تایید شخص ثالث کیفیت CEO، اختیارات مدیریت و واکنش های ذینفعان
|کد مقاله||سال انتشار||مقاله انگلیسی||ترجمه فارسی||تعداد کلمات|
|14561||2013||8 صفحه PDF||سفارش دهید||7494 کلمه|
Publisher : Elsevier - Science Direct (الزویر - ساینس دایرکت)
Journal : Journal of Business Research, Volume 66, Issue 12, December 2013, Pages 2592–2599
Research on the influence of third-party endorsements of CEO quality generally does not account for the context in which such signs manifest. To address this limitation, the present study examines how a CEO's level of managerial discretion shapes boards' and shareholders' responses to external endorsements of his or her quality. Managerial discretion refers to the range of strategic options that executives have at their disposal in a given business context. The findings indicate that boards only react to CEO endorsements in high-discretion settings, and this reaction is positive (i.e., more pay). In contrast, shareholders – regardless of discretion levels – positively respond to CEO endorsements in the short-term, while these responses become more equivocal over the time. These results suggest that – at least in the short term – directors more adeptly interpret and respond to external information about CEO quality than shareholders.
Evaluating a CEO's quality is a crucial task for a firm's board of directors and shareholders. CEO quality, however, is sometimes difficult to interpret, since local management decisions are but one of many factors that influence firm performance. Various systematic risk factors at the industry and firm level (Holmstrom, 1982) – such as sunk costs, imperfect information, and internal politics (Hannan & Freeman, 1984) – also affect firm outcomes. CEOs themselves may further complicate boards' and shareholders' evaluations of their quality by attempting to manipulate those entities' perceptions (Bettman & Weitz, 1983). Given this evaluative uncertainty, we ask, how do boards and shareholders make sense of CEO quality?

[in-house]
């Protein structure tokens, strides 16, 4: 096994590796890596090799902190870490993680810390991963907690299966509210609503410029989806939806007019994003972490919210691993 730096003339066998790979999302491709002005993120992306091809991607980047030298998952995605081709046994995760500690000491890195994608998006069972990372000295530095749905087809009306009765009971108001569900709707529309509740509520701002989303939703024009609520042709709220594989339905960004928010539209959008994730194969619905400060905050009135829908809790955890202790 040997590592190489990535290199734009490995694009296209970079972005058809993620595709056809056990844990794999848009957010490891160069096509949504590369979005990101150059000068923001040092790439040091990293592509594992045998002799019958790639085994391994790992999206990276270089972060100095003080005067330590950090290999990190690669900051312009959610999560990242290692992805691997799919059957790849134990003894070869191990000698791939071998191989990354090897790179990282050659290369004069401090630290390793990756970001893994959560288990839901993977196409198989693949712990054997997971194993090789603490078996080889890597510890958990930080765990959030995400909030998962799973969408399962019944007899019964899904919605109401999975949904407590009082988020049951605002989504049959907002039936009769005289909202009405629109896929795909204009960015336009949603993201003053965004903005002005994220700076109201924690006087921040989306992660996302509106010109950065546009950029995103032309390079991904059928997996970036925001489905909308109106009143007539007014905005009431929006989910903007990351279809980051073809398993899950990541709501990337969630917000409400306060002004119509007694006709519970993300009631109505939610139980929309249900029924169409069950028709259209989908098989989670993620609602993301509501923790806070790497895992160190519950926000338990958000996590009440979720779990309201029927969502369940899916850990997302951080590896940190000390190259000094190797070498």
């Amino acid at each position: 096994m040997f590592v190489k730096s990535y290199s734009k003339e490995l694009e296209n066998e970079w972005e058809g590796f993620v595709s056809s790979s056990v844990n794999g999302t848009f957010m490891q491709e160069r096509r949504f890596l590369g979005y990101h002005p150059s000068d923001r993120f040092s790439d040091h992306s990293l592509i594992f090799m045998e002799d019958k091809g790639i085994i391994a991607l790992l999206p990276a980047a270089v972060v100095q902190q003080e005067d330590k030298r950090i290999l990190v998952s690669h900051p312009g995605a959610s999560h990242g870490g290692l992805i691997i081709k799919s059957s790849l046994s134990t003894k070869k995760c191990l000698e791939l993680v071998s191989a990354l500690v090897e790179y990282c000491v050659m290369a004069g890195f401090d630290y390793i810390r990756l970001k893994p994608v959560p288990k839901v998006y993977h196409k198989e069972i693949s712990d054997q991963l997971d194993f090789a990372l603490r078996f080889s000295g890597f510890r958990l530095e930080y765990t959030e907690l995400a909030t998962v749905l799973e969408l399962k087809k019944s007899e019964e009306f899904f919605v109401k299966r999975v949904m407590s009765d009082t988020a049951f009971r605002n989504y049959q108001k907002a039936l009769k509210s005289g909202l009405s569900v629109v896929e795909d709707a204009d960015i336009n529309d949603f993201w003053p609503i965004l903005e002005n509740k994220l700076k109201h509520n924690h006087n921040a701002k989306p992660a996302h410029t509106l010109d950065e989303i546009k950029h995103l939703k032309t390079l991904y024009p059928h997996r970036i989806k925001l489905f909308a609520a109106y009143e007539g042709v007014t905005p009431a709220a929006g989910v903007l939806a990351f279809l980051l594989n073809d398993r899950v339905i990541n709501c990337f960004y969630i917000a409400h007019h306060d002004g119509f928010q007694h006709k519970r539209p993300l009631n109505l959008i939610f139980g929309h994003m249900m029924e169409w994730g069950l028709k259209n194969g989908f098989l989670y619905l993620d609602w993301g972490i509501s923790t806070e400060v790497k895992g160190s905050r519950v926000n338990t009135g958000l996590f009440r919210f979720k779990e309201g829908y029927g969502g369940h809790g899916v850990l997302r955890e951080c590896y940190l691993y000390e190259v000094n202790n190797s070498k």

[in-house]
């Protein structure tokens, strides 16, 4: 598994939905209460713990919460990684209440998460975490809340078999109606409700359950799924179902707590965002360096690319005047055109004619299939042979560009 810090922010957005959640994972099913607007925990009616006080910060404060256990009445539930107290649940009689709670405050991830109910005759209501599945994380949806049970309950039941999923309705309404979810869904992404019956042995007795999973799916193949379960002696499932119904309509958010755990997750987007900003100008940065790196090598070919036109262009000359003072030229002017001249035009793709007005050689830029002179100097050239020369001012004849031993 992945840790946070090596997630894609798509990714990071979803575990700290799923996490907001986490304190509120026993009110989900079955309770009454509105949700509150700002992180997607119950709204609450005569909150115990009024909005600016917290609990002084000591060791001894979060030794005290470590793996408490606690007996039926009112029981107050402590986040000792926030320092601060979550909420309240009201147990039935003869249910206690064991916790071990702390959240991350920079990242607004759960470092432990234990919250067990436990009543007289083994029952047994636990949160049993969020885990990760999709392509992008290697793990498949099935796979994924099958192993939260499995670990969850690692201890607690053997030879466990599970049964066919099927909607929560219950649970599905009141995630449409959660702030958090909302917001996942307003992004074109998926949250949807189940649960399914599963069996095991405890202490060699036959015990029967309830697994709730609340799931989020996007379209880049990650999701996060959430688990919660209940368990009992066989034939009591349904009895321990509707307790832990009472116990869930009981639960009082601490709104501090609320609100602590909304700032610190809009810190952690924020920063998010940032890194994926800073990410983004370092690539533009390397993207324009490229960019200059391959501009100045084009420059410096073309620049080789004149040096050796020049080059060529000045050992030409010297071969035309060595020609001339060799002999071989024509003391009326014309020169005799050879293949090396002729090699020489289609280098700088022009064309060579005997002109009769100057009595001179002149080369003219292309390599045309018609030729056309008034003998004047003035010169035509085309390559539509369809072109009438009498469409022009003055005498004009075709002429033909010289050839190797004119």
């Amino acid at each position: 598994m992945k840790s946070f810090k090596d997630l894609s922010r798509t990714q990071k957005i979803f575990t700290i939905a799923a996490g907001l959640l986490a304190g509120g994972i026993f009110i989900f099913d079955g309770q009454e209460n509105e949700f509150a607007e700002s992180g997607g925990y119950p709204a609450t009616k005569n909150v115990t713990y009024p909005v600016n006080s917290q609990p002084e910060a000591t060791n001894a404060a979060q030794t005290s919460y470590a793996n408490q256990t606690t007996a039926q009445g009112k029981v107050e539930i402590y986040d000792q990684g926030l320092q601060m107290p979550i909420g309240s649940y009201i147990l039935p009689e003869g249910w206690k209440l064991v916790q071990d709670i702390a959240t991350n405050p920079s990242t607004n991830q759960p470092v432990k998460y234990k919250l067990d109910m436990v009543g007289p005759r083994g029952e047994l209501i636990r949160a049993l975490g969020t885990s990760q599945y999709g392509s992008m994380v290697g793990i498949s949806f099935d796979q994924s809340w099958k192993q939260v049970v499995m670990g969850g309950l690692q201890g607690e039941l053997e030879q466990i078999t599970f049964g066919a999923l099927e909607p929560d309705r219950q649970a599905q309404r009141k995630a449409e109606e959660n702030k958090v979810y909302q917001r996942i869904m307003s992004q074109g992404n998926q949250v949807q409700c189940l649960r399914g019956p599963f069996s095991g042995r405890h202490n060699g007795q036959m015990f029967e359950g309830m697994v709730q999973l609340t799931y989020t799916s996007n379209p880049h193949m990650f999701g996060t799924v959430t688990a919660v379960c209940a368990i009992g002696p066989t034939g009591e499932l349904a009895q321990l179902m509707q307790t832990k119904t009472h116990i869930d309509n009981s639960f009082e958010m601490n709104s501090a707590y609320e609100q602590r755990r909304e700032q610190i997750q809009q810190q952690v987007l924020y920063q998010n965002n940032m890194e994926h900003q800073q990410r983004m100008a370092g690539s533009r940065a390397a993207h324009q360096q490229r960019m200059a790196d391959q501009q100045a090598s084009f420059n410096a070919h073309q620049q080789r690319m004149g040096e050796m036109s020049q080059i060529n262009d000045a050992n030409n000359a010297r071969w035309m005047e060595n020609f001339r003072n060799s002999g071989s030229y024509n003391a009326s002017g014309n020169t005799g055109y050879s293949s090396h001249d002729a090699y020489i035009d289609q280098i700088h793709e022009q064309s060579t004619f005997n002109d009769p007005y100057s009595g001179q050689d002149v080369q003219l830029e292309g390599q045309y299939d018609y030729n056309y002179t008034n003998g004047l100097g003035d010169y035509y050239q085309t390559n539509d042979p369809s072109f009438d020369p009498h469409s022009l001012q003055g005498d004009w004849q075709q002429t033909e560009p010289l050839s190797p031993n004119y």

نتیجه گیری انگلیسی
Tables A.1 (high-discretion firms) and A.2 (low-discretion firms) show the means and correlations for the analyzed variables. Table A.3 reports the means for low- and high-discretion firms with medal and non-medal winning executives. Table A.4 summarizes the analysis of Hypothesis 1A, which proposes that third-party endorsements of CEO quality positively influence the short-term share prices of high-discretion – but not low-discretion – firms. Models 1 and 2 in Table A.4 respectively show the results of the event studies for high- and low-discretion firms. These results reveal that the returns during the three days prior to the award announcement do not significantly differ from a firm's historical relationship to the market in either discretion context, which suggests that the news of the award did not leak prior to the announcement date. The cumulative excess returns from day 0 to 1, day 0 to 2 and day 0 to 3 are all positive and significant for both high- and low-discretion firms. Models 1 and 2 in Table A.4 communicate that a CEO's endorsement produces an uptick in his or her firm's stock price – ranging from 0.42% to 1.16% – in the days immediately following the award announcement. The immediate, positive effect of winning a medal in both discretion contexts does not support Hypothesis 1A. Interestingly, the short-term increase in stock price from winning a medal is greater among the low-discretion firms for all three measured periods.